Abstract: This article demonstrates the possibility of constructing indicators of critical and crisis phenomena in the volatile market of cryptocurrency. For this purpose, the methods of the theory of complex systems such as recurrent analysis of dynamic systems and the calculation of permutation entropy are used. It is shown that it is possible to construct dynamic measures of complexity, both recurrent and entropy, which behave in a proper way during actual pre-crisis periods. This fact is used to build predictors of crisis phenomena on the example of the main five crises recorded in the time series of the key cryptocurrency bitcoin, the effectiveness of the proposed indicators-precursors of crises has been identified.
    Date: 2018–06
  17. By: Muhammad Soban Badar (Bahauddin Zakariya University - BZU (PAKISTAN) - Bahauddin Zakariya University - BZU (PAKISTAN)); Muhammad Irfan
    Abstract: Malls are continuously adopting the positive change and promoting the creativity in the people lifestyle. There are various determinants which help the customer on the selection of shopping mall. Important factors were studied to see the customer preference for the shopping mall with the help of the structured questionnaire. We collected the data from 416 random visitors through a survey. Data were analyzed using simple linear regression. The study will also help the shopping mall management to understand the customer likeness for the services. Future research can be directed toward the shopping mall purchase intentions and customer loyalty.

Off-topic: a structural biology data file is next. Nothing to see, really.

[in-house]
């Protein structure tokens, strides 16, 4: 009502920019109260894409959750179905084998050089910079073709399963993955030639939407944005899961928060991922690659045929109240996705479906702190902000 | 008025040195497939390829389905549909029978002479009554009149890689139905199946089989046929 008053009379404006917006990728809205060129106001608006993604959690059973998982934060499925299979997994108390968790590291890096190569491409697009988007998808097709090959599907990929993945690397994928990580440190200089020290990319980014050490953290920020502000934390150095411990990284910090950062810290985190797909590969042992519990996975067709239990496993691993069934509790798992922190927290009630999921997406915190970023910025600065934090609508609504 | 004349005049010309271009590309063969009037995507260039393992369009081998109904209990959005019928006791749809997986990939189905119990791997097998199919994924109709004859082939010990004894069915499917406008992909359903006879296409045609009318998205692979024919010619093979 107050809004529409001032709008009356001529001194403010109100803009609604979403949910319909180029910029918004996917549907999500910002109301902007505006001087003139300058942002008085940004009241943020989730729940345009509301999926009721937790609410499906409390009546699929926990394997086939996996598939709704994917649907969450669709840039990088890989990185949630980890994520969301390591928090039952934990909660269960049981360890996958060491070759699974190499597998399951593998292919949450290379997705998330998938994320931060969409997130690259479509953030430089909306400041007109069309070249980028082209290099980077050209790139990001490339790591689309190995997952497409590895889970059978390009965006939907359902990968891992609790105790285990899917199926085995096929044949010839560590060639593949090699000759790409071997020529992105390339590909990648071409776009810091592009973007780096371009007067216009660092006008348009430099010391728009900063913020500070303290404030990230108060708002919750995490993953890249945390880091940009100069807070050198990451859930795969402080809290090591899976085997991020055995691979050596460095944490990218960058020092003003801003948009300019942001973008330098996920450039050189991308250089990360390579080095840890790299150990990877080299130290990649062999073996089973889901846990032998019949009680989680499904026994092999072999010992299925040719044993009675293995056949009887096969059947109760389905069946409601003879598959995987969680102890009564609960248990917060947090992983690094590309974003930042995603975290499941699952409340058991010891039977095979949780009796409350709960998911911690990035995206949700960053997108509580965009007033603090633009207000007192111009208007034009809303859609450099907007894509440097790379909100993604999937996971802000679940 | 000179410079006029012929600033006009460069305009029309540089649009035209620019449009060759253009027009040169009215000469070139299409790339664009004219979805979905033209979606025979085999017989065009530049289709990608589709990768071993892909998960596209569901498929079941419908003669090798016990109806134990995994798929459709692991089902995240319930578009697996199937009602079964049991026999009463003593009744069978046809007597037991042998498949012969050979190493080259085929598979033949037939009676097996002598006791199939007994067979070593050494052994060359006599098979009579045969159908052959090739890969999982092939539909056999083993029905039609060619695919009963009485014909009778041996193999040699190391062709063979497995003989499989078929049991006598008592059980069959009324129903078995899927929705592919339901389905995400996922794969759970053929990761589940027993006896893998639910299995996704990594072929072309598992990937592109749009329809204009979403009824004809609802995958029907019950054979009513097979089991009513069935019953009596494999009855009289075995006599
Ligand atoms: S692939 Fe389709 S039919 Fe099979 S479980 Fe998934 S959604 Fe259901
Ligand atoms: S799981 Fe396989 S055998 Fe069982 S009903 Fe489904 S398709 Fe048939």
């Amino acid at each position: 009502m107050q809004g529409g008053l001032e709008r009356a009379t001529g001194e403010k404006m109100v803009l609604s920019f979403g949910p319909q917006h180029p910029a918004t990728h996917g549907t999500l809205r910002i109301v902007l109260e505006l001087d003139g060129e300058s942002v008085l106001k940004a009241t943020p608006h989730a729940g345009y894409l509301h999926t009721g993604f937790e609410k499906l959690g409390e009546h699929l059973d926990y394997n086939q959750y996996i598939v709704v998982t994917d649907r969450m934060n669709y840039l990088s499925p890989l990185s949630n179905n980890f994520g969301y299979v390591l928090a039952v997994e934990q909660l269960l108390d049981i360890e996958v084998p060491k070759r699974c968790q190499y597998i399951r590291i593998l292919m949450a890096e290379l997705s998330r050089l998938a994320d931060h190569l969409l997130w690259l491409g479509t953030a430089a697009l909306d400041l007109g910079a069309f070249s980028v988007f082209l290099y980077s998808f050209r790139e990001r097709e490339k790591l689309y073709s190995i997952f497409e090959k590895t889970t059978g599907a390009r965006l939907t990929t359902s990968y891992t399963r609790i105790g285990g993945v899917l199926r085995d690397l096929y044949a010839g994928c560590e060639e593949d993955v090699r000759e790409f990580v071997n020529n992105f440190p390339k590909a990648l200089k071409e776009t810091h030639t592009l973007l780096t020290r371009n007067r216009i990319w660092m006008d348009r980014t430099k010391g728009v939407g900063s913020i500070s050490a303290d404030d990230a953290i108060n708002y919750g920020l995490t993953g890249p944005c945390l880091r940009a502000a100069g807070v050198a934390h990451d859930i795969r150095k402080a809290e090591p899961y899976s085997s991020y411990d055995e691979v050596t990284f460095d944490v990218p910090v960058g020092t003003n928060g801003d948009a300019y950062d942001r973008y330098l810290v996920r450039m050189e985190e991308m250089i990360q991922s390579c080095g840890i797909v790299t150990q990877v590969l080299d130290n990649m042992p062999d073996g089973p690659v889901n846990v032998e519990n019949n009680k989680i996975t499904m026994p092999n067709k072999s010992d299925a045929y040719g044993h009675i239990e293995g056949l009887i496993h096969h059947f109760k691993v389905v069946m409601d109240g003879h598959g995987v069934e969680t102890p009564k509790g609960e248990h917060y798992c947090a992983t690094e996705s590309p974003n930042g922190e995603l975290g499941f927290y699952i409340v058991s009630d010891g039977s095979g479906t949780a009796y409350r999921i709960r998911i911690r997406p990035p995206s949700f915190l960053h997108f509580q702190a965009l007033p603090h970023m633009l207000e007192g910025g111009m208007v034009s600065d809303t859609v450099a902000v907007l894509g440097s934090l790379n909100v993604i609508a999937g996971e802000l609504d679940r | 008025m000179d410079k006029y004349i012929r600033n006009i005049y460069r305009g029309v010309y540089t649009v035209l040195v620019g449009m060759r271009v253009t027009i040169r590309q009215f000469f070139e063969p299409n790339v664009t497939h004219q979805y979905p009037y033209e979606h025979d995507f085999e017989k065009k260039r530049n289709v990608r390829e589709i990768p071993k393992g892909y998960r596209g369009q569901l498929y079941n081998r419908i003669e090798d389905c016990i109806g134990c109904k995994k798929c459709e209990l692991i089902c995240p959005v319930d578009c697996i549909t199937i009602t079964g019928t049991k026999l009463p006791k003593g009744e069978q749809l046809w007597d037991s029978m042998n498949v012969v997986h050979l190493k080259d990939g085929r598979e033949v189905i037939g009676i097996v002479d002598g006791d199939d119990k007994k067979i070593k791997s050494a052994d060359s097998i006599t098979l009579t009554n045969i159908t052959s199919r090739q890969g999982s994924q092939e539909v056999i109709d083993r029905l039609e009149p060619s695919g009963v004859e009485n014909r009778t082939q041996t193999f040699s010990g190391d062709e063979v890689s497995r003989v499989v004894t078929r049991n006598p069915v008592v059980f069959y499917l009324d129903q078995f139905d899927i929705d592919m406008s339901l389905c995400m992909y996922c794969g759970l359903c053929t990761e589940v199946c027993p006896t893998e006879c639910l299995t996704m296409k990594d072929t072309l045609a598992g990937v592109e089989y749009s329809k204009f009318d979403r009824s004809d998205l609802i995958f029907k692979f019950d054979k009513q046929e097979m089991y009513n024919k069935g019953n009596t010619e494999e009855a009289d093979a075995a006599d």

Keywords: Customer Patronage,Shopping Mall Services,Motivations,Purchase Intention
    Date: 2018–07–15
  18. By: Marsha J. Courchane (CRA International); Stephen L. Ross (University of Connecticut)